From Reform to ultra-Orthodox and everything in between, Tidewater congregations in pursuit of prayer, have advanced more technologically in the last few months than in 30 years. Prior to 2020, rabbis and temple executives had no reason to believe they would become tech genies, directing congregants to their YouTube channel for High Holiday services or limiting the number of members that can pray in person provided they wear masks and sit apart.
Rosh Hashanah is a month away and some Tidewater congregations are still figuring out what the holidays will look like this year. Questions arise: ‘Can we invite people back safely? How many is too many? What if the numbers of cases surge? What if they drop?’
As of mid-August, this is a sampling of what is planned:
Ohef Sholom Temple will hold High Holiday services online, as they have deemed it the most reasonable way to keep congregants safe and healthy under the current pandemic climate. OST online services are open to the community, and accessible on a streaming services page.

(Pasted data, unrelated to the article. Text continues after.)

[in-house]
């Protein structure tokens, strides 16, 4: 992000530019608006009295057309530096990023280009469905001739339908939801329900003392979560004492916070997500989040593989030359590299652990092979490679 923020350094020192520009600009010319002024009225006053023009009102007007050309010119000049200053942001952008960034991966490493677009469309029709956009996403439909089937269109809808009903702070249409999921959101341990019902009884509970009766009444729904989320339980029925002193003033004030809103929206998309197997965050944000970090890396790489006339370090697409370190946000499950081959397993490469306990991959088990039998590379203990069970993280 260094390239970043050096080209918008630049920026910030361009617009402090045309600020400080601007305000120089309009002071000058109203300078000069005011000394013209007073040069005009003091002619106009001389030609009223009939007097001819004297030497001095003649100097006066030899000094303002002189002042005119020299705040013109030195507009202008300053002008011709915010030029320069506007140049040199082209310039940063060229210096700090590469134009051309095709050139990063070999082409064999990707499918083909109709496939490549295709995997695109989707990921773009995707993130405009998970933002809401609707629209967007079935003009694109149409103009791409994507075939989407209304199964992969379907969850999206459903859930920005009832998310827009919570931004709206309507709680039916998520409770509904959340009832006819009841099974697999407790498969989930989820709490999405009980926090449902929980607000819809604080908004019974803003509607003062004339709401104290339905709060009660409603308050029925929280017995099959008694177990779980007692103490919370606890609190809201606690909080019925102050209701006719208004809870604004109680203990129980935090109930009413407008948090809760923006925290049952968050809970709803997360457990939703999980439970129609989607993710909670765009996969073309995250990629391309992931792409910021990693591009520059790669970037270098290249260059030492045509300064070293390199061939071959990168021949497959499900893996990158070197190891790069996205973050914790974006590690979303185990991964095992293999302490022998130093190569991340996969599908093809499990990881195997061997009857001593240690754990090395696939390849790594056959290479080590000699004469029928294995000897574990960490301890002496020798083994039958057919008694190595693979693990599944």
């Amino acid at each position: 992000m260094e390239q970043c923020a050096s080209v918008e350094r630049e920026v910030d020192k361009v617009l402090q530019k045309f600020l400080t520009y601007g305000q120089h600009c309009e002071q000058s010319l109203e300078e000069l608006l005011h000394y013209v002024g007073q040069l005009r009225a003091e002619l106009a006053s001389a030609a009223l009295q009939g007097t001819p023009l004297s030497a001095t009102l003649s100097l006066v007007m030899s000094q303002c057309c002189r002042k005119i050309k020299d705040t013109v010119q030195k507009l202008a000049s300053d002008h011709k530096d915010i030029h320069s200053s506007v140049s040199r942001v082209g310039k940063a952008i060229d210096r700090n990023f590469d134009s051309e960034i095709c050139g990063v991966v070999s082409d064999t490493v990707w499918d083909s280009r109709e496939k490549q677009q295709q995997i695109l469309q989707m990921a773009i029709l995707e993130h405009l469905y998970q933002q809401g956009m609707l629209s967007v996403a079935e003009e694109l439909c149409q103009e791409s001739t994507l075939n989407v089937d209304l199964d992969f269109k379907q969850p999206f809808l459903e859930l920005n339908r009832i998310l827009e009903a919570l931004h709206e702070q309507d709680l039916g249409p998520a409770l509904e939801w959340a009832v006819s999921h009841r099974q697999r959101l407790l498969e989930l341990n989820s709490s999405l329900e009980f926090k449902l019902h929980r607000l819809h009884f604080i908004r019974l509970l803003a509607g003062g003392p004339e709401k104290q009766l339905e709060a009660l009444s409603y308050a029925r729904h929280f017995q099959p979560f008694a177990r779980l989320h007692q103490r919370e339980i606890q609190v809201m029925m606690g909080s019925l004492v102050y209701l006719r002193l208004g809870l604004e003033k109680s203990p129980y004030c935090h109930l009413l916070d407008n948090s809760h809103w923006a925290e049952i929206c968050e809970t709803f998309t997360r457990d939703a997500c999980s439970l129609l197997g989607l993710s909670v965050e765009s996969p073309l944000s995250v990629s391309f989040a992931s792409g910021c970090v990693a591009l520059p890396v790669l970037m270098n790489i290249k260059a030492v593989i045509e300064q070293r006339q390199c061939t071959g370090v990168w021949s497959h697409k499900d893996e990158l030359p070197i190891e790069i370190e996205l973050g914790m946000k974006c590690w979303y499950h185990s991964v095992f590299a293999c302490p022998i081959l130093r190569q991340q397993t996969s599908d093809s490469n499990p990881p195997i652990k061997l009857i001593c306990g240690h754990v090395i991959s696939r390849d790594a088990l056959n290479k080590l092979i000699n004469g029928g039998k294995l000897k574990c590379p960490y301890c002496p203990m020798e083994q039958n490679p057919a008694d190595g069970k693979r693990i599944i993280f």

KBH, Kempsville Conservative Synagogue is taking a hybrid approach. Members will be invited to pray in-person, while all others are welcome to join via ZOOM.
All High Holiday services at Congregation Beth El will be virtual. The services will be through live streaming and Zoom.
Beth Chaverim will be ZOOM only, with a guest rabbi and will incorporate their soloist and choir.
Shenkman Jewish Center, College of William & Mary, will not have any in-person services, but will get local service information forwarded to students.
B’nai Israel plans to be totally in-person, with restrictions to maintain a safe and healthy worship experience.
ZOOM (and mask) fatigue have caused some synagogues to keep services short. The tech savior has kept Jews in search of Torah and connection with their spiritual families, from wandering again, feeling totally lost.
The Sept. 7 issue of Jewish News will feature a complete line-up of area congregations’ plans for the High Holidays. Please look for it.
– Lisa Richmon